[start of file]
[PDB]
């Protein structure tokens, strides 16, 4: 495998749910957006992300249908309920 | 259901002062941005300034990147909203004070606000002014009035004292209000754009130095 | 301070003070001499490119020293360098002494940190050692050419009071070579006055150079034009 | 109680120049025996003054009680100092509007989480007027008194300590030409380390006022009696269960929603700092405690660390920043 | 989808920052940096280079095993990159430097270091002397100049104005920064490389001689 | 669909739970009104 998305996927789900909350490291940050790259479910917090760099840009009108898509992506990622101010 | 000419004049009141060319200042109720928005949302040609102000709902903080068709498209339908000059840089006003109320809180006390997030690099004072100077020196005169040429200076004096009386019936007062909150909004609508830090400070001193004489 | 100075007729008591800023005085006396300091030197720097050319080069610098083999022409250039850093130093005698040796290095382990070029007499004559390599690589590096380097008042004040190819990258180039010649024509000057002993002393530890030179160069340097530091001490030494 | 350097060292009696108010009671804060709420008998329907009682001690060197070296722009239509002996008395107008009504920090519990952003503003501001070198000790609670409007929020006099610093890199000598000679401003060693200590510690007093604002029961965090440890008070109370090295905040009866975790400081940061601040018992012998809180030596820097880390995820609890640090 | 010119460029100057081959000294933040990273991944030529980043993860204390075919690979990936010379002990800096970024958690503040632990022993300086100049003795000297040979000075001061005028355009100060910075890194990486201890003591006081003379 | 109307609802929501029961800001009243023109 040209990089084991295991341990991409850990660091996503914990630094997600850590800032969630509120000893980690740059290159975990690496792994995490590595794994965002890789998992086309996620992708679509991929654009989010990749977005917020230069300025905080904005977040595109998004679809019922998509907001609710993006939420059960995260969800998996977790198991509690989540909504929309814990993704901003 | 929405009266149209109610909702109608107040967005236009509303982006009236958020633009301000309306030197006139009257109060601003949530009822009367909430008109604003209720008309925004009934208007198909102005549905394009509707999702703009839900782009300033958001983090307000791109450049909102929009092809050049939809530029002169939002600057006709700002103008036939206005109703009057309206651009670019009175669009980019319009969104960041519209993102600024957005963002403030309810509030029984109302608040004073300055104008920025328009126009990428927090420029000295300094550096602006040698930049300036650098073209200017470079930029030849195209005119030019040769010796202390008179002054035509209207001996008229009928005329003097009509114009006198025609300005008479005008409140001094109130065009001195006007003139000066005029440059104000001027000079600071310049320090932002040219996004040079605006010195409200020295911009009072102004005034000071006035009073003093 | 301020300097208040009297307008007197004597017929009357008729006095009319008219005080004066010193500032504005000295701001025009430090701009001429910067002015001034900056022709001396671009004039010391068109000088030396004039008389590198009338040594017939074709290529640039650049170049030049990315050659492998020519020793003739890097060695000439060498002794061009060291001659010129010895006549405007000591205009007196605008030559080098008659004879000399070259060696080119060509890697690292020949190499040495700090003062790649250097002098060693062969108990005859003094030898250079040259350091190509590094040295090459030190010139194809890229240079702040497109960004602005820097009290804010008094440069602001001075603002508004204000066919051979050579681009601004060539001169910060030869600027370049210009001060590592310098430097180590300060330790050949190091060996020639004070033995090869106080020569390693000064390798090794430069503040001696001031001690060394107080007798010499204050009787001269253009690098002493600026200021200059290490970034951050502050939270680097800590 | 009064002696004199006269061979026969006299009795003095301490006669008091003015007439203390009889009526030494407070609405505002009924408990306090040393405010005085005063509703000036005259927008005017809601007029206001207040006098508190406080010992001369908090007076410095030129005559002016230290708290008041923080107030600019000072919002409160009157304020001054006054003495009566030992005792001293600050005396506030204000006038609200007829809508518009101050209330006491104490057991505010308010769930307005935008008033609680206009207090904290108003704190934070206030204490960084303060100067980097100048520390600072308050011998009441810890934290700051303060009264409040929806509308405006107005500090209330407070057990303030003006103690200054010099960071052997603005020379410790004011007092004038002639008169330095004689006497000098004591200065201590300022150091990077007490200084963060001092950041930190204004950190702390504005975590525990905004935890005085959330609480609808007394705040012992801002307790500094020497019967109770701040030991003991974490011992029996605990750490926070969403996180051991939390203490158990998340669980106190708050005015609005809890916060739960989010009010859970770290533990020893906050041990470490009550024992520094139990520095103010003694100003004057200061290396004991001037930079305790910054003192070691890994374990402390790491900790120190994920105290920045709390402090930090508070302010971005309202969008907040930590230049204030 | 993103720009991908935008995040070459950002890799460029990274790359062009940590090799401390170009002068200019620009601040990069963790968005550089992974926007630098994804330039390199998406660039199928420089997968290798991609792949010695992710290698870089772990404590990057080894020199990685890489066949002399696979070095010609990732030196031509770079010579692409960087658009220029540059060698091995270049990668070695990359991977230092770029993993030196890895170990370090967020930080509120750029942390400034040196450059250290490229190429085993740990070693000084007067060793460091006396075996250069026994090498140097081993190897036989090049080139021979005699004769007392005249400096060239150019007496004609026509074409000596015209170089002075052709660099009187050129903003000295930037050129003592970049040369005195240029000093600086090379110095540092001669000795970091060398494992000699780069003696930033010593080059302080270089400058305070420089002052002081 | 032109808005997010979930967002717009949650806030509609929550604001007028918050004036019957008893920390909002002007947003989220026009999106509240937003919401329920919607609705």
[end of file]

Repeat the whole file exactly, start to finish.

[PDB]
């Protein structure tokens, strides 16, 4: 495998749910957006992300249908309920 | 259901002062941005300034990147909203004070606000002014009035004292209000754009130095 | 301070003070001499490119020293360098002494940190050692050419009071070579006055150079034009 | 109680120049025996003054009680100092509007989480007027008194300590030409380390006022009696269960929603700092405690660390920043 | 989808920052940096280079095993990159430097270091002397100049104005920064490389001689 | 669909739970009104 998305996927789900909350490291940050790259479910917090760099840009009108898509992506990622101010 | 000419004049009141060319200042109720928005949302040609102000709902903080068709498209339908000059840089006003109320809180006390997030690099004072100077020196005169040429200076004096009386019936007062909150909004609508830090400070001193004489 | 100075007729008591800023005085006396300091030197720097050319080069610098083999022409250039850093130093005698040796290095382990070029007499004559390599690589590096380097008042004040190819990258180039010649024509000057002993002393530890030179160069340097530091001490030494 | 350097060292009696108010009671804060709420008998329907009682001690060197070296722009239509002996008395107008009504920090519990952003503003501001070198000790609670409007929020006099610093890199000598000679401003060693200590510690007093604002029961965090440890008070109370090295905040009866975790400081940061601040018992012998809180030596820097880390995820609890640090 | 010119460029100057081959000294933040990273991944030529980043993860204390075919690979990936010379002990800096970024958690503040632990022993300086100049003795000297040979000075001061005028355009100060910075890194990486201890003591006081003379 | 109307609802929501029961800001009243023109 040209990089084991295991341990991409850990660091996503914990630094997600850590800032969630509120000893980690740059290159975990690496792994995490590595794994965002890789998992086309996620992708679509991929654009989010990749977005917020230069300025905080904005977040595109998004679809019922998509907001609710993006939420059960995260969800998996977790198991509690989540909504929309814990993704901003 | 929405009266149209109610909702109608107040967005236009509303982006009236958020633009301000309306030197006139009257109060601003949530009822009367909430008109604003209720008309925004009934208007198909102005549905394009509707999702703009839900782009300033958001983090307000791109450049909102929009092809050049939809530029002169939002600057006709700002103008036939206005109703009057309206651009670019009175669009980019319009969104960041519209993102600024957005963002403030309810509030029984109302608040004073300055104008920025328009126009990428927090420029000295300094550096602006040698930049300036650098073209200017470079930029030849195209005119030019040769010796202390008179002054035509209207001996008229009928005329003097009509114009006198025609300005008479005008409140001094109130065009001195006007003139000066005029440059104000001027000079600071310049320090932002040219996004040079605006010195409200020295911009009072102004005034000071006035009073003093 | 301020300097208040009297307008007197004597017929009357008729006095009319008219005080004066010193500032504005000295701001025009430090701009001429910067002015001034900056022709001396671009004039010391068109000088030396004039008389590198009338040594017939074709290529640039650049170049030049990315050659492998020519020793003739890097060695000439060498002794061009060291001659010129010895006549405007000591205009007196605008030559080098008659004879000399070259060696080119060509890697690292020949190499040495700090003062790649250097002098060693062969108990005859003094030898250079040259350091190509590094040295090459030190010139194809890229240079702040497109960004602005820097009290804010008094440069602001001075603002508004204000066919051979050579681009601004060539001169910060030869600027370049210009001060590592310098430097180590300060330790050949190091060996020639004070033995090869106080020569390693000064390798090794430069503040001696001031001690060394107080007798010499204050009787001269253009690098002493600026200021200059290490970034951050502050939270680097800590 | 009064002696004199006269061979026969006299009795003095301490006669008091003015007439203390009889009526030494407070609405505002009924408990306090040393405010005085005063509703000036005259927008005017809601007029206001207040006098508190406080010992001369908090007076410095030129005559002016230290708290008041923080107030600019000072919002409160009157304020001054006054003495009566030992005792001293600050005396506030204000006038609200007829809508518009101050209330006491104490057991505010308010769930307005935008008033609680206009207090904290108003704190934070206030204490960084303060100067980097100048520390600072308050011998009441810890934290700051303060009264409040929806509308405006107005500090209330407070057990303030003006103690200054010099960071052997603005020379410790004011007092004038002639008169330095004689006497000098004591200065201590300022150091990077007490200084963060001092950041930190204004950190702390504005975590525990905004935890005085959330609480609808007394705040012992801002307790500094020497019967109770701040030991003991974490011992029996605990750490926070969403996180051991939390203490158990998340669980106190708050005015609005809890916060739960989010009010859970770290533990020893906050041990470490009550024992520094139990520095103010003694100003004057200061290396004991001037930079305790910054003192070691890994374990402390790491900790120190994920105290920045709390402090930090508070302010971005309202969008907040930590230049204030 | 993103720009991908935008995040070459950002890799460029990274790359062009940590090799401390170009002068200019620009601040990069963790968005550089992974926007630098994804330039390199998406660039199928420089997968290798991609792949010695992710290698870089772990404590990057080894020199990685890489066949002399696979070095010609990732030196031509770079010579692409960087658009220029540059060698091995270049990668070695990359991977230092770029993993030196890895170990370090967020930080509120750029942390400034040196450059250290490229190429085993740990070693000084007067060793460091006396075996250069026994090498140097081993190897036989090049080139021979005699004769007392005249400096060239150019007496004609026509074409000596015209170089002075052709660099009187050129903003000295930037050129003592970049040369005195240029000093600086090379110095540092001669000795970091060398494992000699780069003696930033010593080059302080270089400058305070420089002052002081 | 032109808005997010979930967002717009949650806030509609929550604001007028918050004036019957008893920390909002002007947003989220026009999106509240937003919401329920919607609705």